People: Fred Towns, New Age Electronics

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Ask Fred Towns what he likes about his job and the words spill out of his mouth, tumbling over each other at a dizzying pace that leaves you somewhere between hanging on each one and hoping you can process it all fast enough to keep up.

Thanks to his varied career, Towns has a lot to say. But the Baltimore native is far from all talk—his actions are what garnered him a job that perfectly marries his logistics and electronics skills with his passion for photography.

In 2005, Towns joined New Age Electronics—a Carson, Calif.-based logistics service provider—as senior vice president in charge of channel management programs for the digital photography and entertainment markets.

Towns is tasked with helping consumer electronics companies develop sales, distribution, supply chain, and remanufacturing strategies that keep up with today's rapidly changing retail landscape.

The company's diverse customer list keeps him on his toes.

"New Age is involved in many channels—IT, retail, superstores, and the food and drug sector," he explains. "Each channel has a unique business model, which brings a different set of challenges."

From all appearances, Towns thrives on those challenges.

After earning a business degree from Towson State University in Maryland, Towns began his career with local electronics chain Stereo Discounters.

A few years later, he was recruited by Panasonic for a job informing Baltimore-area electronics stores about Panasonic's latest video, television, and audio equipment.

Towns worked his way up the ladder at the electronics giant, eventually running retail operations for Canada and the East Coast, before being named senior vice president of its consumer electronics business.

His promotion came at a key time in the electronics industry.

"Products were evolving rapidly," he recalls. "DVD players, for example, cost $1,500 at first. After five or six years, consumers could buy them for $59; now the price is as low as $29."

An Industry in Flux

With prices compressing quickly and new technology emerging constantly, Panasonic struggled to develop cutting-edge products while also generating profits. Refining logistics operations to deliver products to consumers more quickly became a prime consideration.

"Some products have a life cycle of only 90 to 120 days. My job was to find out how to stay competitive and turn these products quickly," Towns explains.

He began searching for partners that could help Panasonic bring the latest electronics to market without breaking the bank.

"Many consumer electronics companies were embracing outsourcing to stay competitive. Like Panasonic, they were seeking partners that knew how to operate on lean margins and understood the importance of turning inventory," he says.

One potential partner on Panasonic's list was New Age. Towns flew to the West Coast to visit with New Age executives, and not long after, was flying back to California to start a new job with the company.

Towns has enjoyed his leap to "the other side of the table." Because of his background in manufacturing and retail, he was a known entity when he began approaching old contacts from his New Age office.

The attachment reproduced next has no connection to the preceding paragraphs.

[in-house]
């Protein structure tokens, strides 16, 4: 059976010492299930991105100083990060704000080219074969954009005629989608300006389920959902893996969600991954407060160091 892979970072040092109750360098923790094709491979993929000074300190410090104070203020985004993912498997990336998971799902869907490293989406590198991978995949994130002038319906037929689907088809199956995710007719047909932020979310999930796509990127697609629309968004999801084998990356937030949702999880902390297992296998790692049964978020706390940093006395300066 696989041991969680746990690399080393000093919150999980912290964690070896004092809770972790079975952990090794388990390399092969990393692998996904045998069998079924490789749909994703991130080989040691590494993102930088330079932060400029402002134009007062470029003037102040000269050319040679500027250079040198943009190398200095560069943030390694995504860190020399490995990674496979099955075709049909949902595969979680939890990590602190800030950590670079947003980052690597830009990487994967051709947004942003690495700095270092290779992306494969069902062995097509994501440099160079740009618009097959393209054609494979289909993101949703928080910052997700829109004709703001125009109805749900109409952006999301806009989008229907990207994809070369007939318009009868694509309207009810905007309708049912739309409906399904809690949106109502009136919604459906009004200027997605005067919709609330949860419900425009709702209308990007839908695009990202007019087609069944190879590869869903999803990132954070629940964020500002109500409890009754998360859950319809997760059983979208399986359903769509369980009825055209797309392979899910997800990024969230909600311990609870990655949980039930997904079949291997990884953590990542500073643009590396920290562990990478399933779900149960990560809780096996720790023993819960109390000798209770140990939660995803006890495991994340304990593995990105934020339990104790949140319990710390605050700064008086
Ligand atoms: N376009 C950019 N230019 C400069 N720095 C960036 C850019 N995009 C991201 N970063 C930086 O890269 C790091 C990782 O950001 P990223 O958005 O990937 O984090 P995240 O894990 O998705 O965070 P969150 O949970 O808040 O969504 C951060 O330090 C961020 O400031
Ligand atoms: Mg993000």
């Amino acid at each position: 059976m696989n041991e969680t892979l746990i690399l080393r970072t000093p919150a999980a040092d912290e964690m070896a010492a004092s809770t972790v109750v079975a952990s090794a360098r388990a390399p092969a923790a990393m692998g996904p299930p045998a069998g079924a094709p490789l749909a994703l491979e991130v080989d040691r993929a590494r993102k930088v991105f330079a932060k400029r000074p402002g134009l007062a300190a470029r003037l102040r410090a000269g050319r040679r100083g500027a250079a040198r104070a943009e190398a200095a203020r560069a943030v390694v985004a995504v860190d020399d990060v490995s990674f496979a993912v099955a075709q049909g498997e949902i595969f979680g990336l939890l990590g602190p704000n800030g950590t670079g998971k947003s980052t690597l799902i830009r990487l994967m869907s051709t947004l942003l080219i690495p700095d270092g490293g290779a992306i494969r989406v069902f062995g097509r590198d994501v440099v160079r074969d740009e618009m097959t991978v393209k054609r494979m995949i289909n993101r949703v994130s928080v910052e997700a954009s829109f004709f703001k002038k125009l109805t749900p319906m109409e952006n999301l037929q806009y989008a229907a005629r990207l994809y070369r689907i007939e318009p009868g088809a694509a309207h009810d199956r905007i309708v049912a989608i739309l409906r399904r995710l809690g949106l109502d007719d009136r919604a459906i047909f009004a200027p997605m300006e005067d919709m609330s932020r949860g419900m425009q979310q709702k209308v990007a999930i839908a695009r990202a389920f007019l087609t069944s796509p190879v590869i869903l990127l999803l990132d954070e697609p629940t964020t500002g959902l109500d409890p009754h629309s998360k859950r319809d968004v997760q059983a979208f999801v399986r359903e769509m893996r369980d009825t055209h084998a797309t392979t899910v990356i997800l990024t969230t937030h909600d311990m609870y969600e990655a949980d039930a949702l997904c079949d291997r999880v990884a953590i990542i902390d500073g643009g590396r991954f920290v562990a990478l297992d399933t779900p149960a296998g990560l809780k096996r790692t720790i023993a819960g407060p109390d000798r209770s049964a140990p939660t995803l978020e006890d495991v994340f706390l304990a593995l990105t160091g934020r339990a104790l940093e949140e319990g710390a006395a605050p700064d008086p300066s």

"I interface with many partners and retail customers I know from Panasonic," he says. "I've earned a level of industry credibility over the years, and now I can use my background to develop fresh ideas."

The New Consumer

One of those fresh ideas is helping retailers meet the demands of today's product-savvy shoppers, Towns says.

"We have to be forward-thinking about consumer shopping habits," he explains. "Customers today do their homework before buying—they are up to date on the latest products. New Age has to look at these challenges and help retailers understand how to succeed in this environment."

In addition, customers aren't only browsing web sites or standing in store lines. "Today's customers shop untethered—with web-enabled cell phones, or through a wireless connection at Starbucks," he notes.

"Because of these shifts, we have to devise creative inventory models so our partners can capitalize on new shopping channels," he adds.

The challenges, like the developments, come fast and furious. Today's electronics retailers compete in a radically different environment than when Towns first joined the industry.

"Companies now handle inventory in real time or just in time," he explains. "Supply chains must operate as fine-tuned machines because unplanned disruptions can be very damaging."

Adding fuel to the fire is the fact that each sales channel has its own trends. "Retailers try to be prepared, but they are always vulnerable to shifts in their vendors' business. They are never completely in control."

It is, admittedly, a lot of stress. But unwinding, when there's time, unveils Towns' passion: photography.

"Photography transports me to a different world. It's a hobby that, one day, I hope to pursue full-time," he says.

While photography is his first love, logistics runs a close second. "I work in an industry I find very exciting," he says.

Towns has enjoyed watching consumer electronics products morph from luxury toys into everyday necessities. "The environment in this industry is always changing," he says. "There's no way I can get bored."

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